“Real” sounds reassuringly solid and straightforward, doesn’t it? Sadly, like many terms in treasury, it’s potentially ambiguous.
This means we need to:
- Clarify the different meanings of “real”, in different contexts.
- Ask, when the meaning isn’t clear.
- Use the term “real” carefully and sparingly, to avoid confusion.
Real can mean inflation-adjusted, non-financial, or the currency of Brazil.
Inflation adjustment: real terms
Real terms figures are ones that have been adjusted for inflation, to enable comparisons. Let’s say our Turkish subsidiary’s revenues were TRY 100m last year. This year, local management is forecasting TRY 105m. It sounds like sales are growing at 5%. But are they? Estimated general inflation in Turkey is around 10%, and inflation in our sector is closer to 20%.
A “real terms” comparison may shed some light. Assuming the forecast of TRY 105m has been stated in conventional nominal (money) terms, the apparent 5% growth in revenue is entirely due to inflation. This means in real terms, revenue is actually forecast to decline. If the relevant inflation rate is 10%, real terms revenues are declining at about 5%. Applying a 20% inflation adjustment, real terms revenues are falling even faster. We need to investigate.
On the other hand, local management may have forgotten to consider inflation when making this forecast. (Such errors are more common than you might expect.) In which case, the TRY 105m may need to be increased by inflation, to work out our revenue in money terms.
But what if our sales are mostly exports to other countries? Which countries’ inflation rates are the most relevant? Are general inflation rates, or sector rates, likely to be more appropriate? Do we need to factor in expected changes in foreign exchange rates? We need to ask! Having found out the answers, add notes and commentary to the forecast data, for the benefit of other users.
Another meaning of “real” is non-financial. Examples include the real economy and real options.
Non-financial: real economy
The real economy is the part of the total economy that excludes financial services and financial markets. The Association of Corporate Treasurers represents the interests of the real economy through its educational and other activities. It also works with other bodies, including the Bank of England.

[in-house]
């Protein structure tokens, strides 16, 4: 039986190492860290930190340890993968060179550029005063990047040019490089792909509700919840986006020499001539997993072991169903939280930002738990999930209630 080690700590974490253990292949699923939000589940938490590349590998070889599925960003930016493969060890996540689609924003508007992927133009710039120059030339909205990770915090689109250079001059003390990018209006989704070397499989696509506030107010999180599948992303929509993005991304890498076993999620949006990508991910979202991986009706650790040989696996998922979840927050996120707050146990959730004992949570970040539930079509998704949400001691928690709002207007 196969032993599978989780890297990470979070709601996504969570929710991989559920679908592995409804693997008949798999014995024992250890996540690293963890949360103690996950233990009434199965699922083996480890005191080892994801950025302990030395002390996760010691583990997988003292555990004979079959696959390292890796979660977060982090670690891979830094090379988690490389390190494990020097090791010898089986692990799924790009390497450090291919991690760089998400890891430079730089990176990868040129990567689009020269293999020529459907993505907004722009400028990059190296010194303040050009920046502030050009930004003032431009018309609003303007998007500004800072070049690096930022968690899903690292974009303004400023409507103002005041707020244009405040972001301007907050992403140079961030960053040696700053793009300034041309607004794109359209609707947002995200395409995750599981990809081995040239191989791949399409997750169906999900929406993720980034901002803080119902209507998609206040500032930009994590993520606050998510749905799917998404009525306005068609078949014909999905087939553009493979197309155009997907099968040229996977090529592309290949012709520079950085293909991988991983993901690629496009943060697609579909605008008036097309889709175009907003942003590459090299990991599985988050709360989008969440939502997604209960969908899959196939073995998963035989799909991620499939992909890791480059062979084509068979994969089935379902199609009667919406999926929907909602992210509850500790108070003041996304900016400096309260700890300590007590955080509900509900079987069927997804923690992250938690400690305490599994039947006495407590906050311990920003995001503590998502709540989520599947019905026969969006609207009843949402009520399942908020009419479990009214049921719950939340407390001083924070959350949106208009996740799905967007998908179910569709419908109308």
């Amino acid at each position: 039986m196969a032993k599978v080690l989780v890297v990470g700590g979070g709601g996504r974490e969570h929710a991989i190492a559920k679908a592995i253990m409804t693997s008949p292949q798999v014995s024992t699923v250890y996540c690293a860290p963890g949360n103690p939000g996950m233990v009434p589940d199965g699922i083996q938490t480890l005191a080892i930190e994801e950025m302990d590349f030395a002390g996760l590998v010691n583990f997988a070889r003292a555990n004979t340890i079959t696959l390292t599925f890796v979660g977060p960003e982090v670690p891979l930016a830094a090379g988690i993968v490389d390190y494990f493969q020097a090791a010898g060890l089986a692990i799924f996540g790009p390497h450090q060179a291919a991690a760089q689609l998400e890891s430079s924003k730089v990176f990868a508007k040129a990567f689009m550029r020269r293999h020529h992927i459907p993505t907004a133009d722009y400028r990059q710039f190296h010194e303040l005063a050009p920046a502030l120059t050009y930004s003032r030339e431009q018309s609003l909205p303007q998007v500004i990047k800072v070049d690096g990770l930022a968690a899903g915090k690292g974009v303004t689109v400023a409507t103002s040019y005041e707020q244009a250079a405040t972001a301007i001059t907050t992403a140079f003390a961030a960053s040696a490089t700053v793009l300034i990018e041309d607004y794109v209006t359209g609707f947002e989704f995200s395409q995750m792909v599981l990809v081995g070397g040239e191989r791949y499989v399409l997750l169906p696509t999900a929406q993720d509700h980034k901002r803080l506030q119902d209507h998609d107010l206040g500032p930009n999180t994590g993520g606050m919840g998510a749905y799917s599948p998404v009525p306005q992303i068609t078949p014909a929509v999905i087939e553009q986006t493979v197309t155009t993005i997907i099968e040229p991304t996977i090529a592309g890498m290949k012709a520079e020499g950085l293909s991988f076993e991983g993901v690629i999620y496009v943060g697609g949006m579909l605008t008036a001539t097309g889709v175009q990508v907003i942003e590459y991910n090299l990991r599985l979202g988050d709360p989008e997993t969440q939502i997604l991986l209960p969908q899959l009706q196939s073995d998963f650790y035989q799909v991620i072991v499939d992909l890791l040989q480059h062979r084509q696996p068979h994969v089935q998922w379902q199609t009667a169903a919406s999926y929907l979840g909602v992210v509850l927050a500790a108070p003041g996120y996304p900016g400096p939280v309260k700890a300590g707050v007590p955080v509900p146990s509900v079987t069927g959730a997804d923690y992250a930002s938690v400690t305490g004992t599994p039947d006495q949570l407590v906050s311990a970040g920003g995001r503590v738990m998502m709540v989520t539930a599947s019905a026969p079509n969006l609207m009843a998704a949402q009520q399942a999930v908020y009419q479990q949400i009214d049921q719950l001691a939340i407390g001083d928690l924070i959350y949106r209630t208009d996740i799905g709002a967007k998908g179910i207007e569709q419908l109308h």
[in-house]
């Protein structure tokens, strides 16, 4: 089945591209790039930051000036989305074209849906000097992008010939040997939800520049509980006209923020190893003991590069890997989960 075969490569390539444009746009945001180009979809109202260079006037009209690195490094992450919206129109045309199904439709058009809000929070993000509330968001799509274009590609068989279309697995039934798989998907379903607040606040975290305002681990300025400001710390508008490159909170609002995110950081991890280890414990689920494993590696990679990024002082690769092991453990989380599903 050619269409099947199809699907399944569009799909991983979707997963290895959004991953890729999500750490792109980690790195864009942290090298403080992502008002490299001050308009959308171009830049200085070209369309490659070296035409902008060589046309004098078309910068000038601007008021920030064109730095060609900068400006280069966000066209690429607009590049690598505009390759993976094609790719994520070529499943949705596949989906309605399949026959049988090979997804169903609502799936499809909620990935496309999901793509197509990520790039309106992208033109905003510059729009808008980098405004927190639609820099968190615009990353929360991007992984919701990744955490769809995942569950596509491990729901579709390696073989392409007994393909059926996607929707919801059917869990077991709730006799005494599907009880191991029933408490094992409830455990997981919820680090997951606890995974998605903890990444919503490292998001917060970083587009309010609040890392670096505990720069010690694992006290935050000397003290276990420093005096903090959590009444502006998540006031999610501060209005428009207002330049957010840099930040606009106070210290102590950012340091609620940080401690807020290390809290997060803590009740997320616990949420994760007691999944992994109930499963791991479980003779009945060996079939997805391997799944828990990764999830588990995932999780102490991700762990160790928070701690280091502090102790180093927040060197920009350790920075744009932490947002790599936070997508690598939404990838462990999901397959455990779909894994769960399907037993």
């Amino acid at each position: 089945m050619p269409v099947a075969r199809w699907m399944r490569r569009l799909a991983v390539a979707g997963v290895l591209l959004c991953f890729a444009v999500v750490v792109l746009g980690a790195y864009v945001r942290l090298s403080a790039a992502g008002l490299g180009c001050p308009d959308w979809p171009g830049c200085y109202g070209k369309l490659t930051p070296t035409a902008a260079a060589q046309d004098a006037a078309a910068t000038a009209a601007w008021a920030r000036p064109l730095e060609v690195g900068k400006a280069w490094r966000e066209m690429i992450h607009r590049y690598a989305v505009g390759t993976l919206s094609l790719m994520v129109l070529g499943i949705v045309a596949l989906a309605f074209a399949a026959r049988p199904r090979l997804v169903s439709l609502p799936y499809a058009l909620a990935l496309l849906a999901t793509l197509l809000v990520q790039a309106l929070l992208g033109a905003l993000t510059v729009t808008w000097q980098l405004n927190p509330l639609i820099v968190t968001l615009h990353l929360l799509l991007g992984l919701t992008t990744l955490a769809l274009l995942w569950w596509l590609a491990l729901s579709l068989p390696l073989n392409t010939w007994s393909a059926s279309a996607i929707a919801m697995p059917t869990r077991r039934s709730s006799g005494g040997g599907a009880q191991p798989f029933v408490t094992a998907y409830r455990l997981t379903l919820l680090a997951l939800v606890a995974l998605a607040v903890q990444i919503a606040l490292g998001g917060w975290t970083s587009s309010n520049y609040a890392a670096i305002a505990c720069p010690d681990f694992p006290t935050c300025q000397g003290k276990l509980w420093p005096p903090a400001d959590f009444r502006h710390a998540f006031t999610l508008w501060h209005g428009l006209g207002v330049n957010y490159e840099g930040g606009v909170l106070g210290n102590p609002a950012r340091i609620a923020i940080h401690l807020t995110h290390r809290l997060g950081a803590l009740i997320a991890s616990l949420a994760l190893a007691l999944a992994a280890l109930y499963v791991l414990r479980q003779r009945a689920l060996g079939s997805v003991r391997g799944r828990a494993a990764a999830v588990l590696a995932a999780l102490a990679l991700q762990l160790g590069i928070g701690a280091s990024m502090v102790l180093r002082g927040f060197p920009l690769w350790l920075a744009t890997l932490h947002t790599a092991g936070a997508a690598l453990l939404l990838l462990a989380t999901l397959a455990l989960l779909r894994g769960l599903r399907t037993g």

... the actions that the Bank [of England] will take to help UK businesses and households bridge across the likely economic disruption [include] an SME Term Funding Scheme, to help reinforce the transmission of the reduction in Bank Rate to the real economy.
UK annual budget speech, 2020
Non-financial: real options
Options are valuable rights to exercise potentially beneficial choices. The uniquely attractive feature of options is that we’re not obliged to exercise them. Financial options are rights to buy or sell things, generally at pre-determined fixed prices that may turn out to be favourable.
Operational options, more often known as real options, are valuable rights to make operational choices.
Such real options to expand, abandon, delay or pivot operations can be the most valuable part of a project. Real options are also enormously important in your career. The more value you have learned to add through your education and experience, and the more people who know and trust you, the greater the number and worth of the valuable career options you will enjoy.
Brazilian real: BRL
Real is also the currency of Brazil. It’s pronounced differently from the “real” concepts discussed above, with two syllables rather than one. However, that’s not so useful when it’s in writing! To avoid any possible confusion with currencies, use the unique ISO currency codes – such as BRL and TRY – instead.
Don’t over-use new words
Thank you for investing your time to learn some of the important different treasury meanings of “real”. Personally, when I learn a new word, I’m often tempted to over-use it! Try to use more specific terms for the context, for example inflation-adjusted, non-financial or BRL.
Real – family tree
Author: Doug Williamson